‘While I’m getting these…I think you’re an intelligent man…see if you can work out how I divorce my husband…without him putting me in the morgue first.’
‘While I’m getting these…I think you’re an intelligent man…see if you can write the next chapter of our relationship…I want to know if the book’s worth buying.’
(Long time no write here. Been busy with life, no time or desire to write. Here’s something anyway, just a start, based on a real moment. Well, the opening four lines…)
‘It’s cold today, isn’t it?’
‘Yeah, forgot my gloves too.’
‘Remembered mine, but I was still freezing.’
‘If you get cold, at least you got a choice of clothes to wear here.’
I nodded towards the racks of women’s coats strung like dead turkeys along a metal bar.
Can you fall in love over such a banal conversation?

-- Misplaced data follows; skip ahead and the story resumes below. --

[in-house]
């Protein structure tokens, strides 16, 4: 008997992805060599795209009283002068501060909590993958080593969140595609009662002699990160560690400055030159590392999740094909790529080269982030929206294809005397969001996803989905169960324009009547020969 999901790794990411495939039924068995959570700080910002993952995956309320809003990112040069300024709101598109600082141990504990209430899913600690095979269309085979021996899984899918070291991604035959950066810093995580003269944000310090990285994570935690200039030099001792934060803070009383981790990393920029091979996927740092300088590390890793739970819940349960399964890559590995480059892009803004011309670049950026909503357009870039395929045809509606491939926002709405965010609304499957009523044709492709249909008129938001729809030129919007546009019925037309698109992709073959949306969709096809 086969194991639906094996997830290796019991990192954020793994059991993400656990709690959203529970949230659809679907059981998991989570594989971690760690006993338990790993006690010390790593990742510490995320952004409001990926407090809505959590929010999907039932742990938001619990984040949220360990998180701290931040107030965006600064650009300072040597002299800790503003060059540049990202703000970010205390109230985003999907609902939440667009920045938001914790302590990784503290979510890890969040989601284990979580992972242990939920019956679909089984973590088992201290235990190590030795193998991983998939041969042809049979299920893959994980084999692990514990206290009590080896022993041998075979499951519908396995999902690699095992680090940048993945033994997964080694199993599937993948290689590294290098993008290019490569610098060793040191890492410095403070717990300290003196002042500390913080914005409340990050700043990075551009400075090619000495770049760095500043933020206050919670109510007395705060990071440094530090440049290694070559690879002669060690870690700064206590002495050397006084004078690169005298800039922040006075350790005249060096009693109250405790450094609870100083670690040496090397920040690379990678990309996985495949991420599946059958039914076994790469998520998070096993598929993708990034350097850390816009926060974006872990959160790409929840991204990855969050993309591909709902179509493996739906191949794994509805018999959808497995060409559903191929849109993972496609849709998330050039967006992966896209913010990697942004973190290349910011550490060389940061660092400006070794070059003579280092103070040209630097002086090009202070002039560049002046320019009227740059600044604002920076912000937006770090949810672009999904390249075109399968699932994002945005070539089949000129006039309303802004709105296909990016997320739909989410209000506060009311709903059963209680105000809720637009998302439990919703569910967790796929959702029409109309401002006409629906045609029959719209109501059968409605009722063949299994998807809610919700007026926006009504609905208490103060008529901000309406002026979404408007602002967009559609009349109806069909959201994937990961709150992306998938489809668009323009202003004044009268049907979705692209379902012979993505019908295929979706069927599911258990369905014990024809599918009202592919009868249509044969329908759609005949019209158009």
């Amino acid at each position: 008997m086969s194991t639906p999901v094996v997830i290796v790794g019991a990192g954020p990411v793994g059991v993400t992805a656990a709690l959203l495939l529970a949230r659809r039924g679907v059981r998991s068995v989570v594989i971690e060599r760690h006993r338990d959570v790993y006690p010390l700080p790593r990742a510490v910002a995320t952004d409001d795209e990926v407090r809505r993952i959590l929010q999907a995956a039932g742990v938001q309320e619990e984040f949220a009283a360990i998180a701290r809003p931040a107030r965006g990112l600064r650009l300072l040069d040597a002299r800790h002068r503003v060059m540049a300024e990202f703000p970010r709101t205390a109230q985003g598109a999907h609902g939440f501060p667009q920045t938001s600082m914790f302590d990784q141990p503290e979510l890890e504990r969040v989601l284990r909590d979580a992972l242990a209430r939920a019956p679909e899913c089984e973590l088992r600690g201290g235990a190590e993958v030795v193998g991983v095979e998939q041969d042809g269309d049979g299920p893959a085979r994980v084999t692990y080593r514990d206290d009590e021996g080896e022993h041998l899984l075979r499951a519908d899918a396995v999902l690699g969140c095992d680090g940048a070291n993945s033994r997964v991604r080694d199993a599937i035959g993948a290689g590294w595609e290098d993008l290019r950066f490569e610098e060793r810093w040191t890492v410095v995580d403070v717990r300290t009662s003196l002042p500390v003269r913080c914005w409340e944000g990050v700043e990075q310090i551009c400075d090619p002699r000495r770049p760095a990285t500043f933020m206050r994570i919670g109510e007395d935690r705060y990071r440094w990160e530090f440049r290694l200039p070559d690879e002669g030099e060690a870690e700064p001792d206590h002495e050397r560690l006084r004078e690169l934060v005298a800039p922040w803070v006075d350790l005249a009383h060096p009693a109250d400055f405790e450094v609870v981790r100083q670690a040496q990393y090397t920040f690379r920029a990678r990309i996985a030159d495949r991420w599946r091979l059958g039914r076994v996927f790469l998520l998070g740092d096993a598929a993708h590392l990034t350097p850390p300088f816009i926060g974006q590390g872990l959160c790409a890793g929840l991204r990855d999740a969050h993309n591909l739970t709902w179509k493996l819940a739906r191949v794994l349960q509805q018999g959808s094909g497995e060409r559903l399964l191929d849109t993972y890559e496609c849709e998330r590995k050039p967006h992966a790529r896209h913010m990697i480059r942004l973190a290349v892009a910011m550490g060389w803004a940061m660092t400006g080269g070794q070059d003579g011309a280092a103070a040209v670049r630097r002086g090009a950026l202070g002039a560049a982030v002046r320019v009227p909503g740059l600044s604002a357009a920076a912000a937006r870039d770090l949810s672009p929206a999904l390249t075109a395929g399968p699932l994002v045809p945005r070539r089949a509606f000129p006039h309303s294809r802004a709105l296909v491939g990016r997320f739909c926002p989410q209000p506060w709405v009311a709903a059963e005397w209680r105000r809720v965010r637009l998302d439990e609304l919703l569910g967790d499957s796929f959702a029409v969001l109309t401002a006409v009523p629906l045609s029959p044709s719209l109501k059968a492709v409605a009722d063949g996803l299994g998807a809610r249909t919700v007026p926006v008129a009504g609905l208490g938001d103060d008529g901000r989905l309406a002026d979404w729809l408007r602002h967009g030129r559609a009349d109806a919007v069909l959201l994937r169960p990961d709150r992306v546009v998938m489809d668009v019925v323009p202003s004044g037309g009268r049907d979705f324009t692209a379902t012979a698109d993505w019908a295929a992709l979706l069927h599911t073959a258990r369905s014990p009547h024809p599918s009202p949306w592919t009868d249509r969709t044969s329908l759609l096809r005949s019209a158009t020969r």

The shop assistant checked her screen. Blue eyes flicked left, right, up, down, wavy light brown hair braided at the sides, purple tipped fingers stabbing. She looked up, saw the coats I’d indicated.
‘Oh, they’re too expensive for me.’
A light chuckle crept nervous up her throat. Her eyes glanced mine. I waved a hand at the racks of clothes.
‘Choose one, I’ll buy it for you.’
Her chuckle broke surface into a quiet laugh. Saturday 9.10 a.m. it wasn’t ready for head back raucous.
‘I mean it, choose one.’
She folded her arms, looked more direct at me. Movement to her right suggested a junior had found my click and collect order in a backroom.
‘Sure, choose one and you’ll pay for it?’
‘Yes, then I’ll give it to you. Be quick, the offer expires in about one minute.’
My heart was calm. Strange, it should have been stretching the fabric of my jacket to its limit. Half asleep still on a weekend morning? Still daydreaming the reckless character I’d read about the last two days in a hard boiled crime paperback?